Spices and unique ingredient swaps make these dishes healthy and delicious.
With abundant vegetables, beans, protein, and wholesome carbs, Indian cuisine can be a staple in the diet of the fit body—if done right. And, of course, there are the spices. “From the anti-inflammatory benefits of turmeric to the digestive goodness of cumin and the antioxidant-rich red chili, spices add layers of flavor and color to any dish,” says Mira Manek, a London-based chef whose family is from Gujarat, which is primarily a vegetarian state.
After a stint of eschewing the food of her motherland and instead packing in tons of low-fat snacks she thought were better for her, Manek started eating—and cooking—vegetarian Indian food again. Then, she started experimenting with making it even more nourishing. “I swapped in coconut oil in place of vegetable oil and made rotis with a mixture of spelt, quinoa, and millet flours,” she says. She also started to use Indian ingredients in western dishes. She constructed veggie burgers with mung beans, made yogurt cheesecakes with saffron and cardamom, and whipped up a fudgy dessert with chickpea flour, dates, and coconut oil. “Once you start testing, the possibilities are endless,” she says. Proof: her new cookbook Saffron Soul.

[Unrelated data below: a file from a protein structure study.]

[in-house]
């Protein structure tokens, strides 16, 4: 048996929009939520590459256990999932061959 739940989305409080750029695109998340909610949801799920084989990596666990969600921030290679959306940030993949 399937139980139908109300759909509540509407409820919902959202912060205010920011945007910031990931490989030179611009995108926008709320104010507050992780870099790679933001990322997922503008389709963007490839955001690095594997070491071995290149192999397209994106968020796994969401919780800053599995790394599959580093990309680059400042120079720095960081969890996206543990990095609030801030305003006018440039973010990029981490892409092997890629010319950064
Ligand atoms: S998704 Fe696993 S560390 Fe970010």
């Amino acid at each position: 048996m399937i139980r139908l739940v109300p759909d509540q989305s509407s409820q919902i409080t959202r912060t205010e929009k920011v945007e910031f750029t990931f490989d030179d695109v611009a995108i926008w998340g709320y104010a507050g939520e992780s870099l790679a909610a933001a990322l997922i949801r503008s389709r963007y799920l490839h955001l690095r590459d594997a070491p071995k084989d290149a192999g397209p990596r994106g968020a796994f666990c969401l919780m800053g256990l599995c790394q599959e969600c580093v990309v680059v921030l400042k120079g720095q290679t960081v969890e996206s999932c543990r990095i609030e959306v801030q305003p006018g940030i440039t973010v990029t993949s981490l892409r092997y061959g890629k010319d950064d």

Try these recipes, curated from the cookbook by Manek, one at a time or invite a group of friends over for an all-inclusive brunch.